I thought I’d start with actually looking at the sensor data in known situations, and see whether I could manually recognise particular movements in the data. I installed Apple’s MotionGraphs utility, which takes the data from all sensors and plots it on a simple graph. I then tried that in accelerating trams. Trams accelerate quite violently, so that ought to be easy to see. The result was this:
If you look very carefully, you can see a small deviation in the blue line, for the z-axis (the green line’s -1 is gravity). That’s the acceleration of a tram - which is much more regular than that of a bike. However, it’s virtually indistinguishable from other noise, even though I kept my phone very steady. In real life situations, there would be much more noise. In other words, it’s going to be incredibly difficult to make this work for my plans.
This being my most difficult problem, I showed it to Bolot, who agreed that it would be very difficult to distill the data I wanted from the sensor inputs.
We thought the process through a bit more. Another way of knowing a user got off their bike is that they stop for a while, then resume walking, at a slower speed. That could be detected with GPS. However, the user might already have stopped the app by the time they start walking… and then we realised… the user might already have stopped the app. I don’t need advanced sensors to find out when a tourist stops cycling: they will take their phone out of their pocket, to stop the app. So as soon as they take their phone out, I offer them to stop the trip. As they’re already looking at the screen, that is also the perfect moment to warn them if they are in a strict parking enforcement area.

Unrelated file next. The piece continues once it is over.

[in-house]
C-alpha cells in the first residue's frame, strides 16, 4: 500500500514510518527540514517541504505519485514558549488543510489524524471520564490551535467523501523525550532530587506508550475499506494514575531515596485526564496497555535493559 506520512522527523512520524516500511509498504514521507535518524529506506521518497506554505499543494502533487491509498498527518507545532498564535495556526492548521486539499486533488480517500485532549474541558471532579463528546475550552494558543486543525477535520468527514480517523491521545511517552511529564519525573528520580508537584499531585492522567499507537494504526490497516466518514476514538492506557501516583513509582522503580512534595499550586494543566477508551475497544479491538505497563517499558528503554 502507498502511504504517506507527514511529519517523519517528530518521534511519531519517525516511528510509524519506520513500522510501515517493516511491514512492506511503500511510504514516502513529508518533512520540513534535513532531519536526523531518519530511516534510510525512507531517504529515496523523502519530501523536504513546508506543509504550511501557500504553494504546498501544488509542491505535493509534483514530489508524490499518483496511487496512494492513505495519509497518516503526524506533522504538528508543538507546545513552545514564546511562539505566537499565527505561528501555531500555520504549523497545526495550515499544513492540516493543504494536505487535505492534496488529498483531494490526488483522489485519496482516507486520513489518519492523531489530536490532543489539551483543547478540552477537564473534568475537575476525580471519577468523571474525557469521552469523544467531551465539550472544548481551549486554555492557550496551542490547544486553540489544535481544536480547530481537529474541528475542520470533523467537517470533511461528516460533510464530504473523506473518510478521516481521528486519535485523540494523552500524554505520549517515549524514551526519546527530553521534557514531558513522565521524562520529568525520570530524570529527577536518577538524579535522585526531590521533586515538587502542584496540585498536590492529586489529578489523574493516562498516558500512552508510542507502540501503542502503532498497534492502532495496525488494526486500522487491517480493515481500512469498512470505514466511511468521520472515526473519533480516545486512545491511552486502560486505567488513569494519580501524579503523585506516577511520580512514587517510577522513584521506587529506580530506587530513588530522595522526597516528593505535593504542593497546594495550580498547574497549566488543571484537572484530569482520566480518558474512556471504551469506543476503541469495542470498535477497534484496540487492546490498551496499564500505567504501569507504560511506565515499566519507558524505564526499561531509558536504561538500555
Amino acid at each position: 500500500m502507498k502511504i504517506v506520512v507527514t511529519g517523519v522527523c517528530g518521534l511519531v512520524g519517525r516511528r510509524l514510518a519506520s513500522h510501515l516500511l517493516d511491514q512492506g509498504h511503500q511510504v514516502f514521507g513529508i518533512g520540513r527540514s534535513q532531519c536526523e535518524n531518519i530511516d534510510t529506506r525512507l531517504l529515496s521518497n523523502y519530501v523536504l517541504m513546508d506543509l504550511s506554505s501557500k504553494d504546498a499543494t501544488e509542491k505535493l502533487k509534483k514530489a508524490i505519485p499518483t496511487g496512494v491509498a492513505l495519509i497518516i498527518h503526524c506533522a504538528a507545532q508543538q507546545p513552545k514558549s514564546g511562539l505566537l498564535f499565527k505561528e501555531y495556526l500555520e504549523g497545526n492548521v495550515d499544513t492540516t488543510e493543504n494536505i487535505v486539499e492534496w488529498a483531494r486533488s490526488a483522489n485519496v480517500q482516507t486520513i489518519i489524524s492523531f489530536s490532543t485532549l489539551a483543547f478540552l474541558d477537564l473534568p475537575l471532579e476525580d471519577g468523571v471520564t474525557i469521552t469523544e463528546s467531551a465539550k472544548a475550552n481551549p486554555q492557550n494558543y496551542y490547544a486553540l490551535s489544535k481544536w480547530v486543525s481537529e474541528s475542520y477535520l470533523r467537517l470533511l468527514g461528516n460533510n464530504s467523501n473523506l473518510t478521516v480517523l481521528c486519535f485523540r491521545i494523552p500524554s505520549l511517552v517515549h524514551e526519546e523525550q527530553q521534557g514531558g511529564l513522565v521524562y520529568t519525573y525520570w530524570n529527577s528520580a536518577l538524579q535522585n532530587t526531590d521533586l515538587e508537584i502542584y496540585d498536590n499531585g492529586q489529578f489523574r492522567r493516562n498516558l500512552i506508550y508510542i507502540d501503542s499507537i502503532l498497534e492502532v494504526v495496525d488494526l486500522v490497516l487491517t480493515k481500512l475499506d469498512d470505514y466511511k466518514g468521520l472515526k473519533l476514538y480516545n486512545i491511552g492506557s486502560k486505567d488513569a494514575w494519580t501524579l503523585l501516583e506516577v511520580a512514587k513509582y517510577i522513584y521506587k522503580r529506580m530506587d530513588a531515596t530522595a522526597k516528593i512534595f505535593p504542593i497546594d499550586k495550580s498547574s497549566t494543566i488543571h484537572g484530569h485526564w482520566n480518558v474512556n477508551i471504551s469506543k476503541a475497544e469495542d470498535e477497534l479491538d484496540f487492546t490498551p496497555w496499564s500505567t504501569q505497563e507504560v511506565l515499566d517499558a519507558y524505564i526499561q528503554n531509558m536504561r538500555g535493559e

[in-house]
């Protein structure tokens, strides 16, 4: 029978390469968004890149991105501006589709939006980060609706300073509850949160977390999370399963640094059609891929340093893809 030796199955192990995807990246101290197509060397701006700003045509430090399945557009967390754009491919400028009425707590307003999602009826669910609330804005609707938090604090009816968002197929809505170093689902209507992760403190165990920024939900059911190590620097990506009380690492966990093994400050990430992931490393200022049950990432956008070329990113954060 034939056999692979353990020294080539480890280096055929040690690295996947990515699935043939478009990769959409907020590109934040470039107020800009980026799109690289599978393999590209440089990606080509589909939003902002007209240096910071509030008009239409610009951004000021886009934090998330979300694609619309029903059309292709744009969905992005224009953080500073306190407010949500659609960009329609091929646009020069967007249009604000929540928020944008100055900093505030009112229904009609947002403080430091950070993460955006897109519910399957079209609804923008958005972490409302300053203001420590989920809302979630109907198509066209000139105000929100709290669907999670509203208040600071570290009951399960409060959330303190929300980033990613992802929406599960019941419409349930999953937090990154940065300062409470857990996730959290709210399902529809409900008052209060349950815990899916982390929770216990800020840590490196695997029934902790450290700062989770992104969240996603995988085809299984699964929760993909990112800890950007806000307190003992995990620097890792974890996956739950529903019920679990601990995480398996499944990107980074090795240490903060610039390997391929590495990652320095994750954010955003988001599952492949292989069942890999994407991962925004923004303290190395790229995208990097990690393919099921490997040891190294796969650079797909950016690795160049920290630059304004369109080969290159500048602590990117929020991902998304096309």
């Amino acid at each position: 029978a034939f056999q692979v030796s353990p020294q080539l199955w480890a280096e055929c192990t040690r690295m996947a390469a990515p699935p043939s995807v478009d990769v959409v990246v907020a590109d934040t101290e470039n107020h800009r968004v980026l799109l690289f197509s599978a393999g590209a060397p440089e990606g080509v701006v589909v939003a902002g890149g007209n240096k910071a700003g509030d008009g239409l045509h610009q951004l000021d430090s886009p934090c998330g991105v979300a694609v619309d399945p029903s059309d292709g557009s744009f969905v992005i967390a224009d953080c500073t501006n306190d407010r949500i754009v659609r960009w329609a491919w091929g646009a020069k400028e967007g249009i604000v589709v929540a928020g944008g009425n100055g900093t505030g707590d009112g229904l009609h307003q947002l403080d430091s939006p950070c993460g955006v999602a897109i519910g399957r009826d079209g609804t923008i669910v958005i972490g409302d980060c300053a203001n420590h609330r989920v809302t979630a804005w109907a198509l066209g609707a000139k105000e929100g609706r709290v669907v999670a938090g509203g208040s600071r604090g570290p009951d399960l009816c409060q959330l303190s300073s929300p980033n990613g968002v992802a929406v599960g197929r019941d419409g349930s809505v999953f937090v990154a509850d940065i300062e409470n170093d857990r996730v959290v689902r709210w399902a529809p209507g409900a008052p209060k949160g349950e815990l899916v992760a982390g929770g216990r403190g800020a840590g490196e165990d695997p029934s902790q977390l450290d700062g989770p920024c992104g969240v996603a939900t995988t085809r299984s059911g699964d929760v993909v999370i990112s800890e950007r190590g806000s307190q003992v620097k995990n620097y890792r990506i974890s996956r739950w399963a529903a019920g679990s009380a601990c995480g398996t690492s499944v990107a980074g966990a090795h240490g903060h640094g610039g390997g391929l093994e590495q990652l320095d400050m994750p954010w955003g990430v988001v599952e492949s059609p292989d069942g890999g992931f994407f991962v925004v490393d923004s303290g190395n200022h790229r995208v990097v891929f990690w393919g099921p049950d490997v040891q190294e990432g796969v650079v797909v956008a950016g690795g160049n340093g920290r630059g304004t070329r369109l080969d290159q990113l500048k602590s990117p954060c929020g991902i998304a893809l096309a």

This does not work for determining the stability of someone’s cycling. But, I wasn’t too keen on that anymore, because I also lack a plan of what to do when someone is a bad cyclist. So I’ll drop that for now.
In other words, I learned at the technical workshop that I had already solved my most complex technical problem in an incredibly simple way, without realising it.
The days are getting longer and warmer, the new version of Lemurs Chemistry is almost complete, and it’s time to start touring again. I thought I was going to be talking about monads this year, but things have gotten so hard in our industry lately, I’m going to talk about that instead. I’m not doing a lot of speaking this year, so these are some of few chances to see me on stage.
Appsterdam Birthday Bash April 20 in Amsterdam
The City of Amsterdam’s famous canals are 400 years old this year, and we are two! It’s hard to believe it’s been two years since we started the Appsterdam movement. It’s going to be amazing to look back at how far we’ve come, and how the organization and its goals have evolved. It’s also an important time to look at what Appsterdam means to us, and where we need it go in the future.